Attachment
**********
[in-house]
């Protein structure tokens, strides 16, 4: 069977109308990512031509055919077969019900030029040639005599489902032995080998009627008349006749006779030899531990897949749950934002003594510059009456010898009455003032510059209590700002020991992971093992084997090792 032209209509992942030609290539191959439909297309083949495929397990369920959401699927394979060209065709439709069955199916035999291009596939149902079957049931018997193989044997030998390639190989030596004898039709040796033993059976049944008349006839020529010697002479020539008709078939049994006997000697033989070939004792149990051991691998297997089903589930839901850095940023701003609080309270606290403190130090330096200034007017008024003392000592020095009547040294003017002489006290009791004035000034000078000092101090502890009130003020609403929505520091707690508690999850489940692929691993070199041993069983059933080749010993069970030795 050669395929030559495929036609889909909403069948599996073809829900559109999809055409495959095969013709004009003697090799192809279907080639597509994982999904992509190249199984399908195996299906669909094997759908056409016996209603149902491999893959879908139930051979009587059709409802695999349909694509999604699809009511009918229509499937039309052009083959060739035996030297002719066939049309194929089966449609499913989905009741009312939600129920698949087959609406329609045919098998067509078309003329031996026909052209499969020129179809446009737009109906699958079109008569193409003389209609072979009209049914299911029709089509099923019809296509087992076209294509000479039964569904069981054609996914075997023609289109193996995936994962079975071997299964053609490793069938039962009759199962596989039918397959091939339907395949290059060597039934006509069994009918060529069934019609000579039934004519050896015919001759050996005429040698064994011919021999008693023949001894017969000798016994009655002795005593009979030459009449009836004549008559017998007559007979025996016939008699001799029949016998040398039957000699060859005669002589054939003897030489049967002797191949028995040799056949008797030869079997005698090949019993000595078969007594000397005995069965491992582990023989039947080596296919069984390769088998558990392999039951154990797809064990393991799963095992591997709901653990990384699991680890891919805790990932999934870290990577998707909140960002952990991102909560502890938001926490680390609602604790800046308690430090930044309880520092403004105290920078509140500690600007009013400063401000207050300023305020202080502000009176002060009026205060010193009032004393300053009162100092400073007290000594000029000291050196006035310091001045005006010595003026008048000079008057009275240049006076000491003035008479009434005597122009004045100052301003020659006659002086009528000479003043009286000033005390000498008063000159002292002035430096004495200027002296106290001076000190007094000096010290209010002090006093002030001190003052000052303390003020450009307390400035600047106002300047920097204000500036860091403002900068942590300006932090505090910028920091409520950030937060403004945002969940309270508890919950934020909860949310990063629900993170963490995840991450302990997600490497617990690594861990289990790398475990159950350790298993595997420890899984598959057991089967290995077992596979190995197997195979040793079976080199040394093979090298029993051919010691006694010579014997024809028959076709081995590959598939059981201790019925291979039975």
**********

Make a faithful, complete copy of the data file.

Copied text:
[in-house]
């Protein structure tokens, strides 16, 4: 069977109308990512031509055919077969019900030029040639005599489902032995080998009627008349006749006779030899531990897949749950934002003594510059009456010898009455003032510059209590700002020991992971093992084997090792 032209209509992942030609290539191959439909297309083949495929397990369920959401699927394979060209065709439709069955199916035999291009596939149902079957049931018997193989044997030998390639190989030596004898039709040796033993059976049944008349006839020529010697002479020539008709078939049994006997000697033989070939004792149990051991691998297997089903589930839901850095940023701003609080309270606290403190130090330096200034007017008024003392000592020095009547040294003017002489006290009791004035000034000078000092101090502890009130003020609403929505520091707690508690999850489940692929691993070199041993069983059933080749010993069970030795 050669395929030559495929036609889909909403069948599996073809829900559109999809055409495959095969013709004009003697090799192809279907080639597509994982999904992509190249199984399908195996299906669909094997759908056409016996209603149902491999893959879908139930051979009587059709409802695999349909694509999604699809009511009918229509499937039309052009083959060739035996030297002719066939049309194929089966449609499913989905009741009312939600129920698949087959609406329609045919098998067509078309003329031996026909052209499969020129179809446009737009109906699958079109008569193409003389209609072979009209049914299911029709089509099923019809296509087992076209294509000479039964569904069981054609996914075997023609289109193996995936994962079975071997299964053609490793069938039962009759199962596989039918397959091939339907395949290059060597039934006509069994009918060529069934019609000579039934004519050896015919001759050996005429040698064994011919021999008693023949001894017969000798016994009655002795005593009979030459009449009836004549008559017998007559007979025996016939008699001799029949016998040398039957000699060859005669002589054939003897030489049967002797191949028995040799056949008797030869079997005698090949019993000595078969007594000397005995069965491992582990023989039947080596296919069984390769088998558990392999039951154990797809064990393991799963095992591997709901653990990384699991680890891919805790990932999934870290990577998707909140960002952990991102909560502890938001926490680390609602604790800046308690430090930044309880520092403004105290920078509140500690600007009013400063401000207050300023305020202080502000009176002060009026205060010193009032004393300053009162100092400073007290000594000029000291050196006035310091001045005006010595003026008048000079008057009275240049006076000491003035008479009434005597122009004045100052301003020659006659002086009528000479003043009286000033005390000498008063000159002292002035430096004495200027002296106290001076000190007094000096010290209010002090006093002030001190003052000052303390003020450009307390400035600047106002300047920097204000500036860091403002900068942590300006932090505090910028920091409520950030937060403004945002969940309270508890919950934020909860949310990063629900993170963490995840991450302990997600490497617990690594861990289990790398475990159950350790298993595997420890899984598959057991089967290995077992596979190995197997195979040793079976080199040394093979090298029993051919010691006694010579014997024809028959076709081995590959598939059981201790019925291979039975």